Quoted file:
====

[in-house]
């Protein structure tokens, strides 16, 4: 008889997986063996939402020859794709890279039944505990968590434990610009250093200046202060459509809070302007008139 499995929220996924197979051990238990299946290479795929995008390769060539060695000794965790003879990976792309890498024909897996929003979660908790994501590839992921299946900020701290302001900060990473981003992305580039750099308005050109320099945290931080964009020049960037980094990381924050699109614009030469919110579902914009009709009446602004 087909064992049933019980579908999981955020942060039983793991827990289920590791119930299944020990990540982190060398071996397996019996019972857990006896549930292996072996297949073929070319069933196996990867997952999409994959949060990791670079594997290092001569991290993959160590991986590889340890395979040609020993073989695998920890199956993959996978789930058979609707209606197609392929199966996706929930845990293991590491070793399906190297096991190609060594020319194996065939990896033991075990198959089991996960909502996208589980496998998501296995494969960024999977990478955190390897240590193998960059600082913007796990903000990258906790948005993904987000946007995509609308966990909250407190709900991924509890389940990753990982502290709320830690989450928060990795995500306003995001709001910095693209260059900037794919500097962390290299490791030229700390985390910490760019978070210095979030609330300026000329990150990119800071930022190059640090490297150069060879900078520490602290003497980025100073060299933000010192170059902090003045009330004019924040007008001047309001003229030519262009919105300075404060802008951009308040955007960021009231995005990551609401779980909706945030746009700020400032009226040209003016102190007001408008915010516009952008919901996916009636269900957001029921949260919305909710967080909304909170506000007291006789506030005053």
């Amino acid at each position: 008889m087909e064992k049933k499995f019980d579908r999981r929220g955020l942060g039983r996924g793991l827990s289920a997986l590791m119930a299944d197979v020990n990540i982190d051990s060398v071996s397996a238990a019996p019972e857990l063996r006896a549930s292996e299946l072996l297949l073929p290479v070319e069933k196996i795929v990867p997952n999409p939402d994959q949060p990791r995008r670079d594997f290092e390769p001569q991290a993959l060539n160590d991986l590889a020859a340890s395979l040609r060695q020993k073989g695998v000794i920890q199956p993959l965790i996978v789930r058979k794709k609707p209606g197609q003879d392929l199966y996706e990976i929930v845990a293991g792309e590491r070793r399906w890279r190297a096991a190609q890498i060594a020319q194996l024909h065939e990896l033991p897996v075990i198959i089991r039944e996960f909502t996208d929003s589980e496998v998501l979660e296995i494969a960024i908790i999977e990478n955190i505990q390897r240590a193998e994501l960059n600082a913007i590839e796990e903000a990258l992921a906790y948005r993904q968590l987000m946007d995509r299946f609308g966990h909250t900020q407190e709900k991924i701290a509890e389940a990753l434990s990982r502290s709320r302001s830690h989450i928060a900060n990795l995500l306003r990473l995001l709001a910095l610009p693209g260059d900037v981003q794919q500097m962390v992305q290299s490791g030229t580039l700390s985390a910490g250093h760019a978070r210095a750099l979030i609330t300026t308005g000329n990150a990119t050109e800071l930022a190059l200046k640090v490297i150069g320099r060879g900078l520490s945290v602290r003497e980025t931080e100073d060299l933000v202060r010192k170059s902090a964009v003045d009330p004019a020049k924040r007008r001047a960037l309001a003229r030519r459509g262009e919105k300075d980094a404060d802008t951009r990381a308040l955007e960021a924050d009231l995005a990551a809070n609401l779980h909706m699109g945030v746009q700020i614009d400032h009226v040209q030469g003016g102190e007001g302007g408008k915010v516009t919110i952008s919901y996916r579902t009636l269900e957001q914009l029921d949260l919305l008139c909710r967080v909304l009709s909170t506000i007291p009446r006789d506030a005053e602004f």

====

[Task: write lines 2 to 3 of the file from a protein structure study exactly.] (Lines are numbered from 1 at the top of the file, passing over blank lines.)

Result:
């Protein structure tokens, strides 16, 4: 008889997986063996939402020859794709890279039944505990968590434990610009250093200046202060459509809070302007008139 499995929220996924197979051990238990299946290479795929995008390769060539060695000794965790003879990976792309890498024909897996929003979660908790994501590839992921299946900020701290302001900060990473981003992305580039750099308005050109320099945290931080964009020049960037980094990381924050699109614009030469919110579902914009009709009446602004 087909064992049933019980579908999981955020942060039983793991827990289920590791119930299944020990990540982190060398071996397996019996019972857990006896549930292996072996297949073929070319069933196996990867997952999409994959949060990791670079594997290092001569991290993959160590991986590889340890395979040609020993073989695998920890199956993959996978789930058979609707209606197609392929199966996706929930845990293991590491070793399906190297096991190609060594020319194996065939990896033991075990198959089991996960909502996208589980496998998501296995494969960024999977990478955190390897240590193998960059600082913007796990903000990258906790948005993904987000946007995509609308966990909250407190709900991924509890389940990753990982502290709320830690989450928060990795995500306003995001709001910095693209260059900037794919500097962390290299490791030229700390985390910490760019978070210095979030609330300026000329990150990119800071930022190059640090490297150069060879900078520490602290003497980025100073060299933000010192170059902090003045009330004019924040007008001047309001003229030519262009919105300075404060802008951009308040955007960021009231995005990551609401779980909706945030746009700020400032009226040209003016102190007001408008915010516009952008919901996916009636269900957001029921949260919305909710967080909304909170506000007291006789506030005053």
């Amino acid at each position: 008889m087909e064992k049933k499995f019980d579908r999981r929220g955020l942060g039983r996924g793991l827990s289920a997986l590791m119930a299944d197979v020990n990540i982190d051990s060398v071996s397996a238990a019996p019972e857990l063996r006896a549930s292996e299946l072996l297949l073929p290479v070319e069933k196996i795929v990867p997952n999409p939402d994959q949060p990791r995008r670079d594997f290092e390769p001569q991290a993959l060539n160590d991986l590889a020859a340890s395979l040609r060695q020993k073989g695998v000794i920890q199956p993959l965790i996978v789930r058979k794709k609707p209606g197609q003879d392929l199966y996706e990976i929930v845990a293991g792309e590491r070793r399906w890279r190297a096991a190609q890498i060594a020319q194996l024909h065939e990896l033991p897996v075990i198959i089991r039944e996960f909502t996208d929003s589980e496998v998501l979660e296995i494969a960024i908790i999977e990478n955190i505990q390897r240590a193998e994501l960059n600082a913007i590839e796990e903000a990258l992921a906790y948005r993904q968590l987000m946007d995509r299946f609308g966990h909250t900020q407190e709900k991924i701290a509890e389940a990753l434990s990982r502290s709320r302001s830690h989450i928060a900060n990795l995500l306003r990473l995001l709001a910095l610009p693209g260059d900037v981003q794919q500097m962390v992305q290299s490791g030229t580039l700390s985390a910490g250093h760019a978070r210095a750099l979030i609330t300026t308005g000329n990150a990119t050109e800071l930022a190059l200046k640090v490297i150069g320099r060879g900078l520490s945290v602290r003497e980025t931080e100073d060299l933000v202060r010192k170059s902090a964009v003045d009330p004019a020049k924040r007008r001047a960037l309001a003229r030519r459509g262009e919105k300075d980094a404060d802008t951009r990381a308040l955007e960021a924050d009231l995005a990551a809070n609401l779980h909706m699109g945030v746009q700020i614009d400032h009226v040209q030469g003016g102190e007001g302007g408008k915010v516009t919110i952008s919901y996916r579902t009636l269900e957001q914009l029921d949260l919305l008139c909710r967080v909304l009709s909170t506000i007291p009446r006789d506030a005053e602004f």